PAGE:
Another Dove commercial, “Sketches” highlighted the effect of a lifetime of being bombarded by unattainable standards. In dramatic fashion, we see the consequences of what happens when our self-esteem has taken such a hit. Not surprisingly, we become our own worst critic.
Nike, Objectify Me
Nike has also stepped up to the plate to shift perceptions. Their “Objectify Me” ad stopped people in their tracks. These words had historically had a negative connotation so it was intriguing why a female would request it. The ad featured Lauren Fleshman, a long-distance running champion. Once drawn into the ad the reader was rewarded and suddenly it all made sense. She wants to be objectified because she trusts Nike to obsessively design a shoe based on her needs as a female athlete, which are totally different from those of a man.
The Always #LikeAGirl campaign changed the meaning of the phrase “like a girl.” Suddenly it switched from being an insult to being the ultimate compliment. Research told Always that at puberty, 50% of girls felt paralyzed by the fear of failure. Societal pressure to be perfect drove this fear of failure and it turned out that because of it 80% of girls avoided trying new things. So the mission of the #LikeAGirl campaign was to make sure that girls everywhere kept their confidence throughout puberty and beyond.
Changing Perceptions of Masculinity: The Brands and Campaigns
Marketers are also changing the conversation on what it means to be a man. This is important because the way men are portrayed impacts not only the definition of masculinity, but also gender equality and the conversation about feminism. More recently brands have encouraged men to be more vulnerable and to embrace what makes them unique. The male identity is becoming broader and it’s now ok for a man to be human. In advertisements to men, women are also been portrayed and treated in a more respectful manner.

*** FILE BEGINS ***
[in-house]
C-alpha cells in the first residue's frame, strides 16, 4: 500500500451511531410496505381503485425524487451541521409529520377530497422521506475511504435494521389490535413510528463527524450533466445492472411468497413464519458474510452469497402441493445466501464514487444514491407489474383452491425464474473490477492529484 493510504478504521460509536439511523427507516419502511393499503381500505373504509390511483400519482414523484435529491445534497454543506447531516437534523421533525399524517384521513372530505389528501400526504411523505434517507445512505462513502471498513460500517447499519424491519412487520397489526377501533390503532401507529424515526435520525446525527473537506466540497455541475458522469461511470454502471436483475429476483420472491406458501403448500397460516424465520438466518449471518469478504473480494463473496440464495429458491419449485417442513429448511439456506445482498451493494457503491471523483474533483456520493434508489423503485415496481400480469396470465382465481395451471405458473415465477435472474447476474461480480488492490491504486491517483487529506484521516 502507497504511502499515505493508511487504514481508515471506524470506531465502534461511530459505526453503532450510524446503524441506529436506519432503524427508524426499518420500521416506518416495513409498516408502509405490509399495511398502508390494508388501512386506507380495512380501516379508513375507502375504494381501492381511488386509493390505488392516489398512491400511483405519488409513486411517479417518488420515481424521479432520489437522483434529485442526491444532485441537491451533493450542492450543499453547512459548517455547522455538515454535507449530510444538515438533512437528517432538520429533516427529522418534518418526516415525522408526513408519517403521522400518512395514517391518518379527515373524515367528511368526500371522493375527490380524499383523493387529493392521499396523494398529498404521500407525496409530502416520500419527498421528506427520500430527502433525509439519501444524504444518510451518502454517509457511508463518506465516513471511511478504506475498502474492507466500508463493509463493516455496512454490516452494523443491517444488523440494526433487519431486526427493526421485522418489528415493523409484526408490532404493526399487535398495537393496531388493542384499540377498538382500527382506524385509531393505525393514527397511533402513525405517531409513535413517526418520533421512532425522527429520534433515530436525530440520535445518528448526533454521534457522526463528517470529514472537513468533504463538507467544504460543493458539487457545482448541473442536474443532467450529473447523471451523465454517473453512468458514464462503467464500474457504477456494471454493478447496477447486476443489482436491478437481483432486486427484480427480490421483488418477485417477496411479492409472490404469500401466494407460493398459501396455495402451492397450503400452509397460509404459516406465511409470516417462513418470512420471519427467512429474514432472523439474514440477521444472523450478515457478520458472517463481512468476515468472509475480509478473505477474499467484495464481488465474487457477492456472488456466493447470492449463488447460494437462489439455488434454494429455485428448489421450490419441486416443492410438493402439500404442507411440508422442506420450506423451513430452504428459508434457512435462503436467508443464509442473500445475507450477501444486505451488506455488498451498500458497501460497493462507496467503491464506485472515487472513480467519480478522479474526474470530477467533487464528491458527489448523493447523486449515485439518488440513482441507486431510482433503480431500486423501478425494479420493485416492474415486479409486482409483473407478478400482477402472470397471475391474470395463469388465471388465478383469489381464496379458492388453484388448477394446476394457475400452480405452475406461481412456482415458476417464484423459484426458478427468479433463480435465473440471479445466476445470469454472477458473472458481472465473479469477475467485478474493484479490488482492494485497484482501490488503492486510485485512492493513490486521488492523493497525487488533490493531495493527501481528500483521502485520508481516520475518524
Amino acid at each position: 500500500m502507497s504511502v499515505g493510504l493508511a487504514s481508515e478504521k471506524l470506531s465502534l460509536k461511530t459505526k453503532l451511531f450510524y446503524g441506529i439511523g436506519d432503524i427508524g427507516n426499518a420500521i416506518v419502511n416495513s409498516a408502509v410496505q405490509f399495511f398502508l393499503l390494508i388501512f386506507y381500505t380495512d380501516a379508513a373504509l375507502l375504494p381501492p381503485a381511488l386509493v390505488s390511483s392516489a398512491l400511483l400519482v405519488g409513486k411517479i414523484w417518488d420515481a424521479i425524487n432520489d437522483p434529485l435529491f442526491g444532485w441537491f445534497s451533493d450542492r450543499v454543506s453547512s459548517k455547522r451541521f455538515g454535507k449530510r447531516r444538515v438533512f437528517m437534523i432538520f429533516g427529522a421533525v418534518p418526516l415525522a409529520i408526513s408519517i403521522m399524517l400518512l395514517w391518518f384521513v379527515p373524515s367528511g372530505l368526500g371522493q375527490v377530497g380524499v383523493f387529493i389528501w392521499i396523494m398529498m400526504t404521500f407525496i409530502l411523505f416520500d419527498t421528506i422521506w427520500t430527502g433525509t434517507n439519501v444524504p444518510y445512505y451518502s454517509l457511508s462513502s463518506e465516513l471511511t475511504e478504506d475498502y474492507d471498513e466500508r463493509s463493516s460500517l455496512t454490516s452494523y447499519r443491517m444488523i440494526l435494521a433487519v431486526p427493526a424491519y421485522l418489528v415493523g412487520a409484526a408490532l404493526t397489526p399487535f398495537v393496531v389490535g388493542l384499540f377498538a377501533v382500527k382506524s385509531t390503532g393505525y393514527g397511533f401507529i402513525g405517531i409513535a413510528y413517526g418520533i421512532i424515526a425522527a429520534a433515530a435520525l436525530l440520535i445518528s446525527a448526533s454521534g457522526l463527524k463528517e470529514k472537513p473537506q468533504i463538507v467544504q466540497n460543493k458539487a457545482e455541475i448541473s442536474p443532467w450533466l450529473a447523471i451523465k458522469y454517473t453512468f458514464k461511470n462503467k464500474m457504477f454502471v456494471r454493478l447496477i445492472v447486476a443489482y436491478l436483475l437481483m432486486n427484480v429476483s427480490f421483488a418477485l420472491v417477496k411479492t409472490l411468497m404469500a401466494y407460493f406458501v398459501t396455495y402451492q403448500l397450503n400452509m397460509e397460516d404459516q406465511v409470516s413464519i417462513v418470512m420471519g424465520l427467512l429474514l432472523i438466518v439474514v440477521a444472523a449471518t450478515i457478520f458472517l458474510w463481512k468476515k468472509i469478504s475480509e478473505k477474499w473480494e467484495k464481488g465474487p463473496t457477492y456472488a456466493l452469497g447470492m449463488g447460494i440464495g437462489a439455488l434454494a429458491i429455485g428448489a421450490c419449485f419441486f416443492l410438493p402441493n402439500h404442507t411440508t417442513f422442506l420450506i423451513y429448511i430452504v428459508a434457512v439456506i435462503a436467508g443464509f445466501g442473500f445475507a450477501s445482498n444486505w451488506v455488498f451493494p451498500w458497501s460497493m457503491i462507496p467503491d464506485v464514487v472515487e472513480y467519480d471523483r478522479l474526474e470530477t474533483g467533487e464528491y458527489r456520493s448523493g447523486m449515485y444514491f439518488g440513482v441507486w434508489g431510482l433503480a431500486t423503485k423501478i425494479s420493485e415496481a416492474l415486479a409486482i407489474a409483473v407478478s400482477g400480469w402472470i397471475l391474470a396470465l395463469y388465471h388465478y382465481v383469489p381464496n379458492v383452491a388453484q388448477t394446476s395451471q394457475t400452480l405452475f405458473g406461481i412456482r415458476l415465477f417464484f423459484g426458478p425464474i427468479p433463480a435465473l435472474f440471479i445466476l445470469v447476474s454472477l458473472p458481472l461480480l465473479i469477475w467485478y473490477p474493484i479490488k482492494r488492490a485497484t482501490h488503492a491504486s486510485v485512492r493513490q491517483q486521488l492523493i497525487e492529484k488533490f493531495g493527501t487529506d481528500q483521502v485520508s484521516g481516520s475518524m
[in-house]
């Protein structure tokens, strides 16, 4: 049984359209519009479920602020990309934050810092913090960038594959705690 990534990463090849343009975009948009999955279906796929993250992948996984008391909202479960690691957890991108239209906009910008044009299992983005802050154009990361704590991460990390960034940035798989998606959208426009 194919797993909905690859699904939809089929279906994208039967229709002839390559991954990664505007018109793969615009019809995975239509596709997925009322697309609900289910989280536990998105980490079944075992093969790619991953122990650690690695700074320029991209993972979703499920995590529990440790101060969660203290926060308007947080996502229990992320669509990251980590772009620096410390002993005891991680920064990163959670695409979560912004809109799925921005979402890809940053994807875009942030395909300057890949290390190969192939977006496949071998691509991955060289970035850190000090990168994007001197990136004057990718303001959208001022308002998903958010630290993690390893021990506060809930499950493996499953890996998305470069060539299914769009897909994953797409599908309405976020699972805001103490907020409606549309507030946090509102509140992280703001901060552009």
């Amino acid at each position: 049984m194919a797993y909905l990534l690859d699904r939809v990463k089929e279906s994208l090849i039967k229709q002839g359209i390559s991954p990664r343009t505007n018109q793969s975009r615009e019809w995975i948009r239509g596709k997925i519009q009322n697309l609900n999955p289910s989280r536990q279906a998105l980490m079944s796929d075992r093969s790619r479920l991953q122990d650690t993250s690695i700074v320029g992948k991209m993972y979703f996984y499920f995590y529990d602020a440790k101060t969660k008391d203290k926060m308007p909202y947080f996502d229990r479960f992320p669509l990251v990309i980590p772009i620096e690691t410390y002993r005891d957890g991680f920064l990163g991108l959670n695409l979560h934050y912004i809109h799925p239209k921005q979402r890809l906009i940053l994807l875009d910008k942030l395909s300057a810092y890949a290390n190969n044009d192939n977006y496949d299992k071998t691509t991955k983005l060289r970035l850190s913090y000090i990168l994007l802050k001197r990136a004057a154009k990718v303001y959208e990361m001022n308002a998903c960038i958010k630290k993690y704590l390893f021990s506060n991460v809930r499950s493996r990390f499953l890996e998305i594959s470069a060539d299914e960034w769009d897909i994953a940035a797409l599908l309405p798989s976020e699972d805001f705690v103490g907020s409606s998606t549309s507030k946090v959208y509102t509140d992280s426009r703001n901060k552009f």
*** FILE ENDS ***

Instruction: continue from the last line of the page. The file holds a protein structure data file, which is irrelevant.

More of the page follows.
AXE, Find Your Magic
As one of the biggest offenders of sexism AXE has done a complete about-face. Their “Find Your Magic,” campaign is the opposite of their earlier hyper-masculine and sexist ads. No longer do they portray women throwing themselves at men wearing AXE. Instead attraction is shown as a game of equals. It’s about connection, not conquest. Lynx, AXE’s sister brand has taken a similar approach.
Schick Hydro, The Man I Am
Schick Hydro recently launched “The Man I Am,” campaign to combat the fact that research showed 2 out of 3 men felt pressure to “act like a man” and don’t believe the media shows an accurate depiction of men. The campaign celebrates individuality and authenticity by featuring real men who were chosen for the way they expressed themselves in user-generated content.
As an extension of the campaign Schick is also rolling out named “Locker Room Talk,” features a series of conversations with iconic guests centered around the evolving definition of positive masculinity. After President elect Donald Trump, on the now infamous Access Hollywood bus, referred to his own brand of toxic masculinity to Billy Bush as merely, “locker room talk” it seemed apropos. Beyond reclaiming the phrase “locker room talk,” the goal of the series is to help men open up and challenge some outdated ideas about what it means to be a man. In bringing the campaign to the Canadian market, Schick called upon Gary Roberts and Zach Hyman in this episode.